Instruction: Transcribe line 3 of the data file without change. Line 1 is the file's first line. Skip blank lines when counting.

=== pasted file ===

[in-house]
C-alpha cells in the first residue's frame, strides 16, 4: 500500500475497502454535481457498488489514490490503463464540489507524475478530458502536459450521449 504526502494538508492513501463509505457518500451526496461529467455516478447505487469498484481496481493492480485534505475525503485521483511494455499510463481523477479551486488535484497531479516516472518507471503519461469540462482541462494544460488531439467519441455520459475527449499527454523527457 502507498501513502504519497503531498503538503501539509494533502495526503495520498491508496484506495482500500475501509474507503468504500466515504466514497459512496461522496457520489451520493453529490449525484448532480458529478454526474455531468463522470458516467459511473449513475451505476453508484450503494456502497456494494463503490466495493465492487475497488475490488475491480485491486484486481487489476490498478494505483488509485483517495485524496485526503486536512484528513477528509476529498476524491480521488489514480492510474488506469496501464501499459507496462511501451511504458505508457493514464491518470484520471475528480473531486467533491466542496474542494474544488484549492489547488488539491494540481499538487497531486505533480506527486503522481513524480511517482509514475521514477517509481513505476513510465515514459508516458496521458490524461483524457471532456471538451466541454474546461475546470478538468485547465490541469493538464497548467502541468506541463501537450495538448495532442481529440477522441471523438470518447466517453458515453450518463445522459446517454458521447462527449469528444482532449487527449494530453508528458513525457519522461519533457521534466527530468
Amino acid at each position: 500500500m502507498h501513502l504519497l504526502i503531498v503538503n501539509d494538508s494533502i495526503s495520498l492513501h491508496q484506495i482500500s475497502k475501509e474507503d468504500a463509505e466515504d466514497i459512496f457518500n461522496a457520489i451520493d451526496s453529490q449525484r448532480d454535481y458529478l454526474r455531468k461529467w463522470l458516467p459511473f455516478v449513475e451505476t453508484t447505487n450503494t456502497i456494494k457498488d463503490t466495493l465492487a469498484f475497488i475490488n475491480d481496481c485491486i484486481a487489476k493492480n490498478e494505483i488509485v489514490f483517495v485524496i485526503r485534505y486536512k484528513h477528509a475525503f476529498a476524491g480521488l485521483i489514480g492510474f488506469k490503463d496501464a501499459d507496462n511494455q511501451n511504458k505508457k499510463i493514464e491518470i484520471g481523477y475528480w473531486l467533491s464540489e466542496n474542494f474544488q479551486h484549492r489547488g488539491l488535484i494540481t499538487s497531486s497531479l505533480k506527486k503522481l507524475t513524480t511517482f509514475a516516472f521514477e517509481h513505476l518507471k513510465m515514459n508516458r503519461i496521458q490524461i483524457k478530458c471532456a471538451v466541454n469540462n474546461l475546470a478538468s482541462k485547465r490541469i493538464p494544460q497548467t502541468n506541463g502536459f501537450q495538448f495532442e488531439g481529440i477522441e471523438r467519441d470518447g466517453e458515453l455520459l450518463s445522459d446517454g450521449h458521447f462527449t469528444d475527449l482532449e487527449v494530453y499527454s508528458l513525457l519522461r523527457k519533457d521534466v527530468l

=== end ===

Amino acid at each position: 500500500m502507498h501513502l504519497l504526502i503531498v503538503n501539509d494538508s494533502i495526503s495520498l492513501h491508496q484506495i482500500s475497502k475501509e474507503d468504500a463509505e466515504d466514497i459512496f457518500n461522496a457520489i451520493d451526496s453529490q449525484r448532480d454535481y458529478l454526474r455531468k461529467w463522470l458516467p459511473f455516478v449513475e451505476t453508484t447505487n450503494t456502497i456494494k457498488d463503490t466495493l465492487a469498484f475497488i475490488n475491480d481496481c485491486i484486481a487489476k493492480n490498478e494505483i488509485v489514490f483517495v485524496i485526503r485534505y486536512k484528513h477528509a475525503f476529498a476524491g480521488l485521483i489514480g492510474f488506469k490503463d496501464a501499459d507496462n511494455q511501451n511504458k505508457k499510463i493514464e491518470i484520471g481523477y475528480w473531486l467533491s464540489e466542496n474542494f474544488q479551486h484549492r489547488g488539491l488535484i494540481t499538487s497531486s497531479l505533480k506527486k503522481l507524475t513524480t511517482f509514475a516516472f521514477e517509481h513505476l518507471k513510465m515514459n508516458r503519461i496521458q490524461i483524457k478530458c471532456a471538451v466541454n469540462n474546461l475546470a478538468s482541462k485547465r490541469i493538464p494544460q497548467t502541468n506541463g502536459f501537450q495538448f495532442e488531439g481529440i477522441e471523438r467519441d470518447g466517453e458515453l455520459l450518463s445522459d446517454g450521449h458521447f462527449t469528444d475527449l482532449e487527449v494530453y499527454s508528458l513525457l519522461r523527457k519533457d521534466v527530468l